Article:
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The Danger of Self-Diagnosis for a Fantastic Friday

The Danger of Self-Diagnosis for a Fantastic Friday

This post about a penchant for self-diagnosis while researching and writing about mental illness is as timely now as 4 years ago when it first appeared.This week I’m preparing to speak about mental illness at our church on Sunday. No wonder this post, written four years ago this month while doing research for a book on PTSD in children, caught my eye. This post is as apropos now as it was then.

The Danger of Self-Delusion

During January and February, my days were consumed with research for a new book proposal about post-traumatic stress disorder (PTSD) in kids. Consequently, I learned just enough about several mental illnesses to endanger my own state of mind. All this new information sent me into a tizzy of worry and self-diagnosis, resulting in the following list:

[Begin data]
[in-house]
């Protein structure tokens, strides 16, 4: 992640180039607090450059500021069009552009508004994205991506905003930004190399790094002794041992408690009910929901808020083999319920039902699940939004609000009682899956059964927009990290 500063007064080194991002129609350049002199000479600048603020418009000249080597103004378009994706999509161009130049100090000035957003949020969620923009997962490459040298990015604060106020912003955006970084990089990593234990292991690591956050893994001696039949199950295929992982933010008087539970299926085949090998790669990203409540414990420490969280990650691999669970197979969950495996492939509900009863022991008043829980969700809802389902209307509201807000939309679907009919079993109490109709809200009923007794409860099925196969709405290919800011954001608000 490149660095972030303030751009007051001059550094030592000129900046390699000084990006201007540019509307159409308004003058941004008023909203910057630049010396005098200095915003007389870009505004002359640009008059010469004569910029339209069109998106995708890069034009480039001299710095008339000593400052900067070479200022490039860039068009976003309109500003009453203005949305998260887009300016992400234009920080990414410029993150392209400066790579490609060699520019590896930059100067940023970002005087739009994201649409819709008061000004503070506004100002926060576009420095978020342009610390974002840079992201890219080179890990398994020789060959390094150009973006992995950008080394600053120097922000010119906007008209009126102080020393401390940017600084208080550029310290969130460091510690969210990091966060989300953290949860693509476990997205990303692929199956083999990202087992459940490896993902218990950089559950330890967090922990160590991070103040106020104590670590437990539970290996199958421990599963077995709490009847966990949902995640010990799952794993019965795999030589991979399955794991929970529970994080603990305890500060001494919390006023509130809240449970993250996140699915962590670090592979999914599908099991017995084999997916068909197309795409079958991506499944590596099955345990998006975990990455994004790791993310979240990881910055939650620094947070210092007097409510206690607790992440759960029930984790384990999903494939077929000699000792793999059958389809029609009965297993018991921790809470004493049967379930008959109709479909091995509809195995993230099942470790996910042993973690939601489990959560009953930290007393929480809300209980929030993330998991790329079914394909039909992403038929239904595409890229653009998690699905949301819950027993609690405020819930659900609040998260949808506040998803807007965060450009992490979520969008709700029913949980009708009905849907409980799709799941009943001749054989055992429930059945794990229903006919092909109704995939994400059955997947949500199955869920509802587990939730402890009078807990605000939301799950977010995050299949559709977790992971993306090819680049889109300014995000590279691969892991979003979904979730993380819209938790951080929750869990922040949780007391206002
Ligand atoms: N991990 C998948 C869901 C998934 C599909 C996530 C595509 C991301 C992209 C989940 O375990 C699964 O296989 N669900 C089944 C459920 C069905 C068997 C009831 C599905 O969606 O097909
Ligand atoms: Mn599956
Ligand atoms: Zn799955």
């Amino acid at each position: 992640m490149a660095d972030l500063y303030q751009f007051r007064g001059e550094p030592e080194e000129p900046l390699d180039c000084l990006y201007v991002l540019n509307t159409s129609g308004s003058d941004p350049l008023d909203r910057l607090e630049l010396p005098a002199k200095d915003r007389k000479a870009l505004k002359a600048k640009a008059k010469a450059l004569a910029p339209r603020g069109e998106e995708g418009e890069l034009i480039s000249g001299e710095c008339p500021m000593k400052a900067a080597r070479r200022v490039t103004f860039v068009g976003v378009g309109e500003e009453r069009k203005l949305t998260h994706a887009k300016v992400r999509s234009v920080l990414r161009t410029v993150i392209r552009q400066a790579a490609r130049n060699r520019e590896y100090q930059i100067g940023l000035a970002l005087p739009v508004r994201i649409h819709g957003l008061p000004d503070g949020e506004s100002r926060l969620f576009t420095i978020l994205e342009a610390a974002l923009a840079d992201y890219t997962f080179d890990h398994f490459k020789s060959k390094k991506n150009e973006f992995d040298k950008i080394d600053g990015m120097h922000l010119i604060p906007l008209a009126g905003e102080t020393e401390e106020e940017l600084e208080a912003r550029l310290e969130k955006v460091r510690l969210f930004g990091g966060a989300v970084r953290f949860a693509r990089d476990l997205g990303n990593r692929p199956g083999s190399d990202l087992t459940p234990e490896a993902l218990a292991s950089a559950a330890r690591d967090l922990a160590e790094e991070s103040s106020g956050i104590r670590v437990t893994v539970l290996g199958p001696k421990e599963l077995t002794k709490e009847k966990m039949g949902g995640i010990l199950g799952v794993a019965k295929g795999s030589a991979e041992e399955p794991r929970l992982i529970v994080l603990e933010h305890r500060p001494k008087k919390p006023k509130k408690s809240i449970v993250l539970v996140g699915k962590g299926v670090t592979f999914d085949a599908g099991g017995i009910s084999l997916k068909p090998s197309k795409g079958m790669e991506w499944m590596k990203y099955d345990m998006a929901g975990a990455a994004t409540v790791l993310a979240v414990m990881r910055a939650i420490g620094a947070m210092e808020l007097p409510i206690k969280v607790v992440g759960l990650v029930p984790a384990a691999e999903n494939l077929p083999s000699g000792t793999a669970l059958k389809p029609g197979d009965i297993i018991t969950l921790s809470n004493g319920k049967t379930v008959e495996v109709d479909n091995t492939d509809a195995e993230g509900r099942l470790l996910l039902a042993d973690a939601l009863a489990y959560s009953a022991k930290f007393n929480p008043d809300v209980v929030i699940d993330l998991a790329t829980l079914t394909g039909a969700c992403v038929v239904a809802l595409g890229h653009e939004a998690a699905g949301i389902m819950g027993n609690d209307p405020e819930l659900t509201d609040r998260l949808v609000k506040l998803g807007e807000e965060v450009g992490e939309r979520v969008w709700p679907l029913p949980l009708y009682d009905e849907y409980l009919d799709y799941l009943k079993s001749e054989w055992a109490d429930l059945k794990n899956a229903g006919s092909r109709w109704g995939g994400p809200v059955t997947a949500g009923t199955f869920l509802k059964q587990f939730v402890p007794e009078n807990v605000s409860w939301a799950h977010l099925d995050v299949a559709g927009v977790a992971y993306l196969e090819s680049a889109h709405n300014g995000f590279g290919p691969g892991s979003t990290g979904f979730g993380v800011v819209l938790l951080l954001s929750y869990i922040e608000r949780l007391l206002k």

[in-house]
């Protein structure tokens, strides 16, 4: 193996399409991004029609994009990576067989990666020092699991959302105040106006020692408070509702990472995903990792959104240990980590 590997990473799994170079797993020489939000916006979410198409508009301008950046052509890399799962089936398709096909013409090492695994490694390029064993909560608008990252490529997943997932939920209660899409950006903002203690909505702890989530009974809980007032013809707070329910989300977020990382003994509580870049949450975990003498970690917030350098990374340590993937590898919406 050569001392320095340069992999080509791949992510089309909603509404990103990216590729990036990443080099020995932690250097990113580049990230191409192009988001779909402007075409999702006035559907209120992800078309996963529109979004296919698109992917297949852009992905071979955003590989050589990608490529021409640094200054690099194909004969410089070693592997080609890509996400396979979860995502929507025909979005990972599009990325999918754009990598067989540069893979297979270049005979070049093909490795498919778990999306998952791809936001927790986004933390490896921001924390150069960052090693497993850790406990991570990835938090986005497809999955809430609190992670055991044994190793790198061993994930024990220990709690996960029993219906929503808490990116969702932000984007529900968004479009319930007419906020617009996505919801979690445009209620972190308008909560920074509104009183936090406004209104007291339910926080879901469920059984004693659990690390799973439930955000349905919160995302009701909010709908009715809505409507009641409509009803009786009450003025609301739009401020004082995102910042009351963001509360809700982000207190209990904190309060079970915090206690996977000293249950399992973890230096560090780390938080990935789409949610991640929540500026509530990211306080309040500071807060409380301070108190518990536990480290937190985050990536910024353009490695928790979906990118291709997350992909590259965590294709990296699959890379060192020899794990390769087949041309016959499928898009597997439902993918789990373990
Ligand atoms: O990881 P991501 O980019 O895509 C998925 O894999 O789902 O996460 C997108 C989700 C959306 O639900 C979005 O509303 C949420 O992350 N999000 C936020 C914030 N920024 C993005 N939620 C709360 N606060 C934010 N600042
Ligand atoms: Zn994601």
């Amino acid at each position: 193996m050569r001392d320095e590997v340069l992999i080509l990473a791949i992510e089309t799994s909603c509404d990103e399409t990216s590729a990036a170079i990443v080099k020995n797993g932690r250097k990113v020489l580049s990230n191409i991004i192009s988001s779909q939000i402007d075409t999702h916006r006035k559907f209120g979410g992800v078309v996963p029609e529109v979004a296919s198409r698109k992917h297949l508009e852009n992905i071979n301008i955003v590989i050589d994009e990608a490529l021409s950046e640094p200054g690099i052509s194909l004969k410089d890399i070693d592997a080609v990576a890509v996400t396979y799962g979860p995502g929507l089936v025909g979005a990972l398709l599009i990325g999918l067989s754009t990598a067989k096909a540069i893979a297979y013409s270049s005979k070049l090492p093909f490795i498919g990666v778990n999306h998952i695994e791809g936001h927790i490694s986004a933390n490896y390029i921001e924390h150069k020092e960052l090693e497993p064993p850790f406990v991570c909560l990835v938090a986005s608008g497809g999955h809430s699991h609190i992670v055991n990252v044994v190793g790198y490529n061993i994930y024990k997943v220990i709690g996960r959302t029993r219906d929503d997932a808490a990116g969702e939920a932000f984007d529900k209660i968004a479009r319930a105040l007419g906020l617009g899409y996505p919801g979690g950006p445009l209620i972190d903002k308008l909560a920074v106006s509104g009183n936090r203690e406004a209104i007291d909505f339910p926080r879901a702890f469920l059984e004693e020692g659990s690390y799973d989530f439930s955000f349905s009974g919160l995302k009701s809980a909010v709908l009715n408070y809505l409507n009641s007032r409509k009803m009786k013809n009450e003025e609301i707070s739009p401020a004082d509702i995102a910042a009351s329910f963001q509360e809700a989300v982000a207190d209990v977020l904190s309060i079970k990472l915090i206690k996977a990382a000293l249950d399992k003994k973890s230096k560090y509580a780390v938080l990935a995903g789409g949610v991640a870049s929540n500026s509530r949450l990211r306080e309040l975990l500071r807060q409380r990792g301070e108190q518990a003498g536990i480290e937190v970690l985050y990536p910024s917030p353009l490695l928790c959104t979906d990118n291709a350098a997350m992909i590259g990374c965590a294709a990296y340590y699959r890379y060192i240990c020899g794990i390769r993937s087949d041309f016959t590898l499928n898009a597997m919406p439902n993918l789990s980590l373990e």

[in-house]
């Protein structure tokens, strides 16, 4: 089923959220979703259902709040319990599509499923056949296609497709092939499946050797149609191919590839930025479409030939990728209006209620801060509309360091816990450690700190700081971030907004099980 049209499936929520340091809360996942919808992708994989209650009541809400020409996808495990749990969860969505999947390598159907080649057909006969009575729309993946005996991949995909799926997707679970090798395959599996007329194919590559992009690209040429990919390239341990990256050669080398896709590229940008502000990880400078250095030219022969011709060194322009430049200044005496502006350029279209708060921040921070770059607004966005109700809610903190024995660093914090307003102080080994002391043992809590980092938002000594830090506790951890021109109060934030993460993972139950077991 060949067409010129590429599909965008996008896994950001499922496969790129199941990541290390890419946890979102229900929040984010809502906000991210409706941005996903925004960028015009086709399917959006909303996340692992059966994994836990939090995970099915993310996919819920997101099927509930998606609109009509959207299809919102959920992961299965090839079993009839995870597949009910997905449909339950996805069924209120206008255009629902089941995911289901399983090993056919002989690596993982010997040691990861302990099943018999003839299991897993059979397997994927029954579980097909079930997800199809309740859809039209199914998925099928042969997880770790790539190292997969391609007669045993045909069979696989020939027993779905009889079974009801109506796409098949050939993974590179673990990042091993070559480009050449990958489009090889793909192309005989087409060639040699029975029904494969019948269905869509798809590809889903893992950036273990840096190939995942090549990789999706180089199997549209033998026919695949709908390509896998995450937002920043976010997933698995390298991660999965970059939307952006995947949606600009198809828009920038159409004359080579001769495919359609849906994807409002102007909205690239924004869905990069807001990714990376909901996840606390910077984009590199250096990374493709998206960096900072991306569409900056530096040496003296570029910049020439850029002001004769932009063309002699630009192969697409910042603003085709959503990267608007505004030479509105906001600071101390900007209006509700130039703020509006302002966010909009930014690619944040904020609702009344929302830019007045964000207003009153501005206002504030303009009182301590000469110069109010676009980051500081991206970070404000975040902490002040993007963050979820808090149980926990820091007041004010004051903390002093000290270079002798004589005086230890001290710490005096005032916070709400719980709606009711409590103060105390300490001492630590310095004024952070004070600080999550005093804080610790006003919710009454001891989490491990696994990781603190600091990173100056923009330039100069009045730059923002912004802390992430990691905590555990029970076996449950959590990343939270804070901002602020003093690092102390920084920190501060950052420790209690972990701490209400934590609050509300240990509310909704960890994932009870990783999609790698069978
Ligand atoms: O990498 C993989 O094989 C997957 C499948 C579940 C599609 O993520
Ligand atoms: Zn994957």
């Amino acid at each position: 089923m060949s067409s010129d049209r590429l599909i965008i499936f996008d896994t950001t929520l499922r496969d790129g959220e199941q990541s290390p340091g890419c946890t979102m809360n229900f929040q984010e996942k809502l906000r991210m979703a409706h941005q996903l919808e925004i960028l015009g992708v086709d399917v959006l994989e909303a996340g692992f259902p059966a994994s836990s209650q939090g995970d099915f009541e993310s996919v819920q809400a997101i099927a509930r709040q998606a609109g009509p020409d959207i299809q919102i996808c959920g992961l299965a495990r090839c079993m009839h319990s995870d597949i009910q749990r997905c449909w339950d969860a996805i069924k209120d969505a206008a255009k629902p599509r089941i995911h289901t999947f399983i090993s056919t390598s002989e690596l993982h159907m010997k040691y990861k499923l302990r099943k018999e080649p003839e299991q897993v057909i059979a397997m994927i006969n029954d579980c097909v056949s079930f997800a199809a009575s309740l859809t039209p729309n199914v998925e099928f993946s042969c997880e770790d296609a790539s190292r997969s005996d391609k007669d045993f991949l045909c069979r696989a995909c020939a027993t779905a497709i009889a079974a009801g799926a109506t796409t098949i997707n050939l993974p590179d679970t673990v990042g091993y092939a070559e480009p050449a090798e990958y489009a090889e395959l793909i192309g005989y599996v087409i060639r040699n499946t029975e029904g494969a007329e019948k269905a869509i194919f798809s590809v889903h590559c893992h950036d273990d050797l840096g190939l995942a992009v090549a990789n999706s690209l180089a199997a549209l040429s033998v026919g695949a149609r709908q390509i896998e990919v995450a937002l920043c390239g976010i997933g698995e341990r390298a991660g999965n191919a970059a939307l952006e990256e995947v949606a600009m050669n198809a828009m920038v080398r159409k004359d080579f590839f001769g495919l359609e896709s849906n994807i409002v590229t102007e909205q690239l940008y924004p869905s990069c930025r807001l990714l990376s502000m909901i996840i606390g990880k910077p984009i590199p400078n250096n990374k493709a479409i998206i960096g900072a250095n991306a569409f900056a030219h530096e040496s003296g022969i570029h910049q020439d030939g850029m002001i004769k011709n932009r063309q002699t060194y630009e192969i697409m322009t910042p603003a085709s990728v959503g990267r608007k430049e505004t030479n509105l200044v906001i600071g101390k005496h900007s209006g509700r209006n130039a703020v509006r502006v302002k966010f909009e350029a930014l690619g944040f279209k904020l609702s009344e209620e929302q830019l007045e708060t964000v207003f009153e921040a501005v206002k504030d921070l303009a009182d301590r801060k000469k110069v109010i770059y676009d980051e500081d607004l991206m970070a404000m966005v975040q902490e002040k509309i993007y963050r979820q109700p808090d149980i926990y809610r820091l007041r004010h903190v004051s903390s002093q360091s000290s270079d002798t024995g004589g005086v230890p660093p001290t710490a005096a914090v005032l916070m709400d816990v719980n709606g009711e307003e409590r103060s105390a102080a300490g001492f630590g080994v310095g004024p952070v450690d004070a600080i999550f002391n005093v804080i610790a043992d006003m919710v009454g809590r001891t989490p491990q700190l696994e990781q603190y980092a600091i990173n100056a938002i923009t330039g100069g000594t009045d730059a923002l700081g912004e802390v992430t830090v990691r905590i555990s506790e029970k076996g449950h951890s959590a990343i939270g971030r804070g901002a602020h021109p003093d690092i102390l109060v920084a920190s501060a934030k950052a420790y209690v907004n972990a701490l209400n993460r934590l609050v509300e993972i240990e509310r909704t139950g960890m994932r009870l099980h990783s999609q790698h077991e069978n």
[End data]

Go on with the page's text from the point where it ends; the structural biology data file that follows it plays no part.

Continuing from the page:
1. The great pleasure I find in the order and symmetry of the picture above is a sure sign of obsessive-compulsive disorder.
  2. My penchant for list making could be another sign of obsessive-compulsive disorder, or it could be a coping mechanism I employ to hide early onset Alzheimer’s.
  3. I probably have an eating disorder because one of the marks of an eating disorder is obsessively thinking about food. And I think of food at least three times a day, sometimes more.
  4. Kids can be traumatized in many ways, and one of them must have happened to me during childhood so I must have PTSD.
  5. Taking out all the garbage, cleaning the bathrooms, doing the laundry, and emptying the dishwasher before going on vacation points to a yet undiscovered, reverse housecleaning phobia which I hope they name “Philophobia” after me.
  6. The desire to name a mental illness after myself pretty much proves I have a  narcissistic complex.
  7. All this worrying about having a mental illness points to an anxiety disorder, don’t you think?